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6 Ways to Become a More Inclusive Agency

By Frank Chang, Creative Director, RAPP NY

Note: This is the second article in a two-part series on DE&I. You can read part one here

In our last post, I outlined why DE&I is critical for agencies to take seriously —particularly after the jarring social, political, and transformative events that came to a head in 2020.

As a follow-up, I've listed six strategic ways you can position your agency for the cultural revolution that’s already causing seismic ripples in the fabric of advertising. Jump into them all, or bite them off one piece at a time.

1. Restructure your agency’s DNA.

Even if your agency is diverse, there’s a pretty high chance it’s not diverse enough. Do your creatives represent multiple points of view? Where are you strong? Weak? Make a plan and then start to build diversity into your agency’s basic DNA.

The benefit of different voices will become obvious. For instance, you’ll always have someone on board who may be able to provide a deeper perspective on what’s happening. By listening to those signals early, you can lead the pack. Plus, you won’t have to rely on pulling in “diversity teams” to help every time a news cycle situation arises. That’s PR, not progress.

2. Get serious about internal DE&I initiatives.

Along with bringing different people on board, push your people for more diversity, equity, and inclusion initiatives. Not sure how or where to begin? At RAPP, we’ve already taken some steps during the past year. 

Regardless of where you start, even if it’s in your creative department and nowhere else, put on the push. Eventually, you can spread your DE&I initiatives and make them agency-wide priorities beyond a single department. (Side note: Want to start something right now? Figure out how to foster an atmosphere where diversity and different viewpoints are openly encouraged and embraced.)

3. Rework your creative and messaging.

Language matters. Reconsider the words you choose when discussing briefs and target audiences. For one, ditch the term “mass audience.” Any mass audience is made up of people from various backgrounds and experiences. There isn’t one mass audience way of speaking or storytelling. But resist the temptation to resort to siloed solutions like calling one audience “mainstream” and another “multicultural.”

Looking for the right word to describe your target market? An interesting one I heard recently was “diverse mass.” It’s not perfect, but it’s a step toward acknowledging the mass audience you’re trying to connect with is made up of more than a couple of segments. Certainly, you’ll want to come up with your own way of describing audiences. Give yourself time and space. Like all pivots, this new mode of thinking requires you to flex untested muscles. So give your people the mental workout they deserve.

4. Focus on DE&I buy-in from your leaders.

If the people at the top of your agency don’t buy into diversity, equity, and inclusion, you can’t possibly get far. Your leadership absolutely, positively needs to embrace DE&I considerations in all their facets. This includes not just hiring a diverse team, but also evaluating the creative process. Don’t assume that your creative team should do all the heavy lifting. Every member of the agency team should hold themselves accountable — especially leadership.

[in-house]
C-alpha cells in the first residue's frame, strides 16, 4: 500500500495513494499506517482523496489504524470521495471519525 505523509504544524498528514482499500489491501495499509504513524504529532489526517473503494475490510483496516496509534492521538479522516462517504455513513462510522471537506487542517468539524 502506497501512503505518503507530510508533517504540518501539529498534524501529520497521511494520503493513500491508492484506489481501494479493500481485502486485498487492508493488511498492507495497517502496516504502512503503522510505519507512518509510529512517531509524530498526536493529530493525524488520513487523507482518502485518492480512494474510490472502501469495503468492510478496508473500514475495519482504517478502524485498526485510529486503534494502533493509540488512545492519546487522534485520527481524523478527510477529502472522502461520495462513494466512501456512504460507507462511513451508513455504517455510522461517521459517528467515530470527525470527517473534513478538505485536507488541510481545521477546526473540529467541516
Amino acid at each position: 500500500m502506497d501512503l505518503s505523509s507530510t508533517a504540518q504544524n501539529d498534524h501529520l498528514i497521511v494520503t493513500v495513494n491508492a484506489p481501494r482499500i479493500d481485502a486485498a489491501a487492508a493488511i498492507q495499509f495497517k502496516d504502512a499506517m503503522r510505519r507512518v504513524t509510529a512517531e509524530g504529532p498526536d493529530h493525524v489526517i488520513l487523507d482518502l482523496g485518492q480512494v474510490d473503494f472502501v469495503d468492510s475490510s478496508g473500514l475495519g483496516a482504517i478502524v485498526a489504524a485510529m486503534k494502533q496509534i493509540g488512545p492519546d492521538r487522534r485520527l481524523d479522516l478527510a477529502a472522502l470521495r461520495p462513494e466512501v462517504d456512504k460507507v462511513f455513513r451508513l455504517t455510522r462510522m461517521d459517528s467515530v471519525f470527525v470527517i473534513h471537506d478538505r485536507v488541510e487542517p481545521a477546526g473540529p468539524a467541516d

Getting support from the executive level will ease everyone’s minds and give them the freedom to dig into DE&I. Without upper echelon backing, creatives won’t feel confident dedicating enough focus on diversity during the creative briefing process. This could leave them missing the boat on important considerations. For example, things like wires and UX (that define and impact usability), which are critical to the inclusivity space. You’ll know you’re getting DE&I right when your creative team never has to backtrack in order to “plug in” diverse or inclusive elements.

5. Promote proactive client outreach.

Being an agency that practices DE&I is terrific. However, it can be challenging for staff members to know what to say to companies and brands. Make certain all your teams (and I do mean all of them) are equipped to have serious DE&I conversations with clients.

How can you make this happen? Train your staff on what soundbites and reasonings they can use to get their point across. Provide them with up-to-date figures and facts on inclusivity and equity to use as supporting evidence with hesitant prospects or clients. Eventually, their explanations will become as second nature as any other talking points they use when speaking with brand representatives. In time, your team won’t feel like they have to “sell in” DE&I to clients. It’ll just be what they talk about.

6. Revisit and revise your recruitment and hiring processes.

On the equity front, it’s important to note that DE&I starts in-house by ensuring that all employees are on a level playing field. This could mean everyone follows fully outlined standardized processes. Or it could pertain to crafting foundational KPIs for all roles so that the opportunities for advancement are equally distributed.

You may also want to think about new types of talent. At RAPP, we’ve started to look for “out-of-the-box” hires — ones with the talent but not the craft. Consequently, we’ll expect to spend upfront time investing in their potential, knowing we’ll get tons of long-term payoffs.

We’re edging into a world where it’s becoming nearly impossible to separate marketing messaging from personal or political messaging. Finding our way through this new country will require patience — and the willingness to accept plenty of trial and error. What brand and agency leaders need is the courage to look at ourselves, breathe deeply, and step into this uncharted journey.

Sure, we’ll make mistakes on the way. But as the push for social change continues to grow, the biggest mistake would be not forging ahead.